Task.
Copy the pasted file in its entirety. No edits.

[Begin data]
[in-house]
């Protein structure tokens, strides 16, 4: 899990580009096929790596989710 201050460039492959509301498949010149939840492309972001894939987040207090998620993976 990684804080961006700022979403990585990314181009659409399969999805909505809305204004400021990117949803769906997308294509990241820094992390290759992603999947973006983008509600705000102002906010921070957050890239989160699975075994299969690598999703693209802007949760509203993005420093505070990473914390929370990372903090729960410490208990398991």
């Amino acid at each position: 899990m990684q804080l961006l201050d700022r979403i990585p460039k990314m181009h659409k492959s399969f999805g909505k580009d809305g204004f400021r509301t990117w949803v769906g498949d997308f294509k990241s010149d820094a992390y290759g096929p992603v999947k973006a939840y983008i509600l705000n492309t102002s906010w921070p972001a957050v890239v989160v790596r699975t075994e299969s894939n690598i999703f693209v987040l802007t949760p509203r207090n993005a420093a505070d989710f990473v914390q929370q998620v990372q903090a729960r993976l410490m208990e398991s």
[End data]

[in-house]
């Protein structure tokens, strides 16, 4: 899990580009096929790596989710 201050460039492959509301498949010149939840492309972001894939987040207090998620993976 990684804080961006700022979403990585990314181009659409399969999805909505809305204004400021990117949803769906997308294509990241820094992390290759992603999947973006983008509600705000102002906010921070957050890239989160699975075994299969690598999703693209802007949760509203993005420093505070990473914390929370990372903090729960410490208990398991």
């Amino acid at each position: 899990m990684q804080l961006l201050d700022r979403i990585p460039k990314m181009h659409k492959s399969f999805g909505k580009d809305g204004f400021r509301t990117w949803v769906g498949d997308f294509k990241s010149d820094a992390y290759g096929p992603v999947k973006a939840y983008i509600l705000n492309t102002s906010w921070p972001a957050v890239v989160v790596r699975t075994e299969s894939n690598i999703f693209v987040l802007t949760p509203r207090n993005a420093a505070d989710f990473v914390q929370q998620v990372q903090a729960r993976l410490m208990e398991s």